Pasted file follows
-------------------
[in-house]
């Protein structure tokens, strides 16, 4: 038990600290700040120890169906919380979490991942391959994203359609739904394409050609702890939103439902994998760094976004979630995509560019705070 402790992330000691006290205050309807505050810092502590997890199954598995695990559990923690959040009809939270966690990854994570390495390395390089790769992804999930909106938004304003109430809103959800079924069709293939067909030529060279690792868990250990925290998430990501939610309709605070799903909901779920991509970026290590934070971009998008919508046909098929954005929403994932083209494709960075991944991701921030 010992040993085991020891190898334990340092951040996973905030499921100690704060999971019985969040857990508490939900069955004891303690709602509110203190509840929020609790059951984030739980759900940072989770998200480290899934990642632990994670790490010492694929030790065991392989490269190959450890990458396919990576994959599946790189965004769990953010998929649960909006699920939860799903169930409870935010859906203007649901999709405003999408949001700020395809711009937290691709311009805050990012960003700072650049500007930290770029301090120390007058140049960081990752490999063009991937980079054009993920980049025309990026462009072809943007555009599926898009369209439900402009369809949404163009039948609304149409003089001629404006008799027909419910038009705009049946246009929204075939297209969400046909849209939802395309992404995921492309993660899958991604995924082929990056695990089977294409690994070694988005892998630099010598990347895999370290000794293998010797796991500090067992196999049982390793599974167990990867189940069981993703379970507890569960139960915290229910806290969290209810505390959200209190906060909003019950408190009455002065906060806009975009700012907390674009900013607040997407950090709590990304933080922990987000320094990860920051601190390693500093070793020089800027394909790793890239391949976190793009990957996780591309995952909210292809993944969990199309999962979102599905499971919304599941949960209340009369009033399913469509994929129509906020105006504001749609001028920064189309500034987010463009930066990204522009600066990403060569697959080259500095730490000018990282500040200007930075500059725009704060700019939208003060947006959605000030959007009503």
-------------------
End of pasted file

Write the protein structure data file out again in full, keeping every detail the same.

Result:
[in-house]
């Protein structure tokens, strides 16, 4: 038990600290700040120890169906919380979490991942391959994203359609739904394409050609702890939103439902994998760094976004979630995509560019705070 402790992330000691006290205050309807505050810092502590997890199954598995695990559990923690959040009809939270966690990854994570390495390395390089790769992804999930909106938004304003109430809103959800079924069709293939067909030529060279690792868990250990925290998430990501939610309709605070799903909901779920991509970026290590934070971009998008919508046909098929954005929403994932083209494709960075991944991701921030 010992040993085991020891190898334990340092951040996973905030499921100690704060999971019985969040857990508490939900069955004891303690709602509110203190509840929020609790059951984030739980759900940072989770998200480290899934990642632990994670790490010492694929030790065991392989490269190959450890990458396919990576994959599946790189965004769990953010998929649960909006699920939860799903169930409870935010859906203007649901999709405003999408949001700020395809711009937290691709311009805050990012960003700072650049500007930290770029301090120390007058140049960081990752490999063009991937980079054009993920980049025309990026462009072809943007555009599926898009369209439900402009369809949404163009039948609304149409003089001629404006008799027909419910038009705009049946246009929204075939297209969400046909849209939802395309992404995921492309993660899958991604995924082929990056695990089977294409690994070694988005892998630099010598990347895999370290000794293998010797796991500090067992196999049982390793599974167990990867189940069981993703379970507890569960139960915290229910806290969290209810505390959200209190906060909003019950408190009455002065906060806009975009700012907390674009900013607040997407950090709590990304933080922990987000320094990860920051601190390693500093070793020089800027394909790793890239391949976190793009990957996780591309995952909210292809993944969990199309999962979102599905499971919304599941949960209340009369009033399913469509994929129509906020105006504001749609001028920064189309500034987010463009930066990204522009600066990403060569697959080259500095730490000018990282500040200007930075500059725009704060700019939208003060947006959605000030959007009503």